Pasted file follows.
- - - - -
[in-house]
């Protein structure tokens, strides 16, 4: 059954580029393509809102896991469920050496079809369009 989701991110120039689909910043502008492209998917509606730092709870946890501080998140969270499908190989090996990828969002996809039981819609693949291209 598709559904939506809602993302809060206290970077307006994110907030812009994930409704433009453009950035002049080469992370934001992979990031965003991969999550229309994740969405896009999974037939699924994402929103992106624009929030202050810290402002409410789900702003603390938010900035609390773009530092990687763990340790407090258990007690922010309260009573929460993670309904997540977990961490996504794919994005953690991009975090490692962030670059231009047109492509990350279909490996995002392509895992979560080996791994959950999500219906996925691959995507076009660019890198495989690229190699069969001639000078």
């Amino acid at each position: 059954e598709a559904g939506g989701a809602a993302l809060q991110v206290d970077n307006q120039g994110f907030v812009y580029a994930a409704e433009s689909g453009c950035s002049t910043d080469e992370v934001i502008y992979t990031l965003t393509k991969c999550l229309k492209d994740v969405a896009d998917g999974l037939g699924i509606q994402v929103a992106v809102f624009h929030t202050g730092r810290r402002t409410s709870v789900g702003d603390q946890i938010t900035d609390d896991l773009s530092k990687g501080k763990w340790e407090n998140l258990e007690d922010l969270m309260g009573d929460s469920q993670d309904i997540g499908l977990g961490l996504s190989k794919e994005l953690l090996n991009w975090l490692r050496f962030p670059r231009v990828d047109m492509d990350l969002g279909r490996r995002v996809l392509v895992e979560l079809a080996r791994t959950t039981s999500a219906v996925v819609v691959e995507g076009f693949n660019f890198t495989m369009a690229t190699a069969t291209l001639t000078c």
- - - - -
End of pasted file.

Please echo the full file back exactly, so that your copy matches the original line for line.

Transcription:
[in-house]
């Protein structure tokens, strides 16, 4: 059954580029393509809102896991469920050496079809369009 989701991110120039689909910043502008492209998917509606730092709870946890501080998140969270499908190989090996990828969002996809039981819609693949291209 598709559904939506809602993302809060206290970077307006994110907030812009994930409704433009453009950035002049080469992370934001992979990031965003991969999550229309994740969405896009999974037939699924994402929103992106624009929030202050810290402002409410789900702003603390938010900035609390773009530092990687763990340790407090258990007690922010309260009573929460993670309904997540977990961490996504794919994005953690991009975090490692962030670059231009047109492509990350279909490996995002392509895992979560080996791994959950999500219906996925691959995507076009660019890198495989690229190699069969001639000078």
């Amino acid at each position: 059954e598709a559904g939506g989701a809602a993302l809060q991110v206290d970077n307006q120039g994110f907030v812009y580029a994930a409704e433009s689909g453009c950035s002049t910043d080469e992370v934001i502008y992979t990031l965003t393509k991969c999550l229309k492209d994740v969405a896009d998917g999974l037939g699924i509606q994402v929103a992106v809102f624009h929030t202050g730092r810290r402002t409410s709870v789900g702003d603390q946890i938010t900035d609390d896991l773009s530092k990687g501080k763990w340790e407090n998140l258990e007690d922010l969270m309260g009573d929460s469920q993670d309904i997540g499908l977990g961490l996504s190989k794919e994005l953690l090996n991009w975090l490692r050496f962030p670059r231009v990828d047109m492509d990350l969002g279909r490996r995002v996809l392509v895992e979560l079809a080996r791994t959950t039981s999500a219906v996925v819609v691959e995507g076009f693949n660019f890198t495989m369009a690229t190699a069969t291209l001639t000078c």